Summer Pneumonia in Beef Calves
Richard Randle, DVM
University of Nebraska
Generally, mid to late summer is a time when cow calf producers relax a little. Calving is over; cows and calves are on summer pastures and typically it is a relatively uneventful time. But as summer progresses, producers should be on the lookout for summer calf pneumonia.
A Good Bull Pays His Own Way
Victoria G. Myers
Putting a new face in the bull pen has become a pricey move. Depending on the bull, most commercial cattle operations are looking at spending $3,000 for those muscled-up genetics. But he’s really an investment for the entire operation.
Just how wet is too wet for hay?
We had a very wet June this year and baling hay has been a tough thing for most farmers in the state. Moisture levels have a direct effect on hay quality. What I have found to be a consistent number in the literature is 20% moisture maximum.
When Planning for the Summer Slump, Consider Pearl Millet
Getting ready for mid-summer dry weather for your grazing animals? Pearl millet may be a great annual option because of its incredible resiliency! Pearl millet or Millet [Pennisetum americanum (L.) R. Br. is a warm season annual grass that is well-adapted to fertile soils. With proper management millet can easily yield around 10 ton of forage to the acre, right when cool-season forages nearly stop growing due to hydric stress.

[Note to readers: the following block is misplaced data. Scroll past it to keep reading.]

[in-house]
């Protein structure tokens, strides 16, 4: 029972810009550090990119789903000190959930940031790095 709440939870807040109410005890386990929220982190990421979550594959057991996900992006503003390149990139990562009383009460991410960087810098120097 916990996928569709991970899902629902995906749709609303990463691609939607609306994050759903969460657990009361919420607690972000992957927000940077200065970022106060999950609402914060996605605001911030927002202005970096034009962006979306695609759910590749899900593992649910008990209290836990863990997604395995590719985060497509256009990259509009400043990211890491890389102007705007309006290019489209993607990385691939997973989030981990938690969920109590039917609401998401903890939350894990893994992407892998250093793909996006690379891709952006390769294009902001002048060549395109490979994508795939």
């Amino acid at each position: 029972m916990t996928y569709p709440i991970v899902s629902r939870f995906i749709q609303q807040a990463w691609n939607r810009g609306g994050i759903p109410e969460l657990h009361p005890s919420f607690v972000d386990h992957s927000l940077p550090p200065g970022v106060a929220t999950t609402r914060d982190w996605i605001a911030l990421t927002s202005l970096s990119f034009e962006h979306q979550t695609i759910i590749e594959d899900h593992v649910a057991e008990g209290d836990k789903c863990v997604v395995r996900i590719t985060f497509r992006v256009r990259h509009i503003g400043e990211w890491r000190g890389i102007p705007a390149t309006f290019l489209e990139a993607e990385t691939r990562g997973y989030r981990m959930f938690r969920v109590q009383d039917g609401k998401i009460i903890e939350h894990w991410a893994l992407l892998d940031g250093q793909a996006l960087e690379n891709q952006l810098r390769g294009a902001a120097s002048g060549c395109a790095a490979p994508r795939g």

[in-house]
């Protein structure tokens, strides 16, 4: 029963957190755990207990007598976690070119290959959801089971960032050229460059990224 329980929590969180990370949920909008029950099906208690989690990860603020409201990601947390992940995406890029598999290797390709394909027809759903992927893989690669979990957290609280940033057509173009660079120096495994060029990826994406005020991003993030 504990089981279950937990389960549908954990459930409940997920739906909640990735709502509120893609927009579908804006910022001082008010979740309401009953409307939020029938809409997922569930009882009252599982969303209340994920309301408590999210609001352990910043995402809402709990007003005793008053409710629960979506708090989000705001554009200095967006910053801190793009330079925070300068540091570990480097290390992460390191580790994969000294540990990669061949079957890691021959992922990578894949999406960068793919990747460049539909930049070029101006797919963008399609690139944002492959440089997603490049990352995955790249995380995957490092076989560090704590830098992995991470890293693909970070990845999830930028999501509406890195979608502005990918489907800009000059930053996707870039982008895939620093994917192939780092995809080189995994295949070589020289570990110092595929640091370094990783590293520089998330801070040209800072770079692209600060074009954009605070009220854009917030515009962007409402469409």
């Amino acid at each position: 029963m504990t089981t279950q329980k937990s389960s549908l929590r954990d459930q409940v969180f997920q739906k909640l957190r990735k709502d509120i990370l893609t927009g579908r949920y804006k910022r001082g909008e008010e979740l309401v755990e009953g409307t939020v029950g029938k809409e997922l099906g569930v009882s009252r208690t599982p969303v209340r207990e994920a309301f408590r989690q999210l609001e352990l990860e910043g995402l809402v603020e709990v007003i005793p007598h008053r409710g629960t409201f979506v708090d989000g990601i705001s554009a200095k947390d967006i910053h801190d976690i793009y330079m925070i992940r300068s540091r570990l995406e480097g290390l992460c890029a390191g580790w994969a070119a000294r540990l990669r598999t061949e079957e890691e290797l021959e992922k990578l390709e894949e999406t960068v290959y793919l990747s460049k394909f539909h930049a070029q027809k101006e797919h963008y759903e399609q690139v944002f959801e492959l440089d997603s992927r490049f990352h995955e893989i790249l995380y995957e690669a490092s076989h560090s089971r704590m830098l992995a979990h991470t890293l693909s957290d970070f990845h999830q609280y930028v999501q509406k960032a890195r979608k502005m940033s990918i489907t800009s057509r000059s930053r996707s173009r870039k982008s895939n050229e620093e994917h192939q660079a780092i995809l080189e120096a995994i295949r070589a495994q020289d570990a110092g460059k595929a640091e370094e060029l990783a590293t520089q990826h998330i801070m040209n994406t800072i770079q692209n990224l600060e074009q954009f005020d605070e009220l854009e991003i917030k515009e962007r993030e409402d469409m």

McCloy family keeps rodeo in stock
For no more than eight seconds, the competitors at last week’s Will Rogers Range Riders Rodeo will get to ride a horse or bull provided by Allen McCloy.
This Startup Wants To Fix The Way The World Eats, One Genetically Engineered Cow At A Time
On the surface, James West and Warren Gill might not seem like the most natural pair to team up in an effort to overhaul the way the world eats. West, an associate professor at Vanderbilt University School of Medicine, has spent most of his career working with human diseases — particularly lung diseases — and genetic engineering.
The Overuse of Antibiotics in Food Animals Threatens Public Health
Editor’s note: Stories of this ilk are included in the blog to inform those in our industry how agriculture is being presented to and perceived by the public.
Use of antibiotics on the farm most definitely poses a risk to human health. Antibiotic use can promote creation of superbugs which can contaminate meat and poultry and cause hard-to-cure disease in people.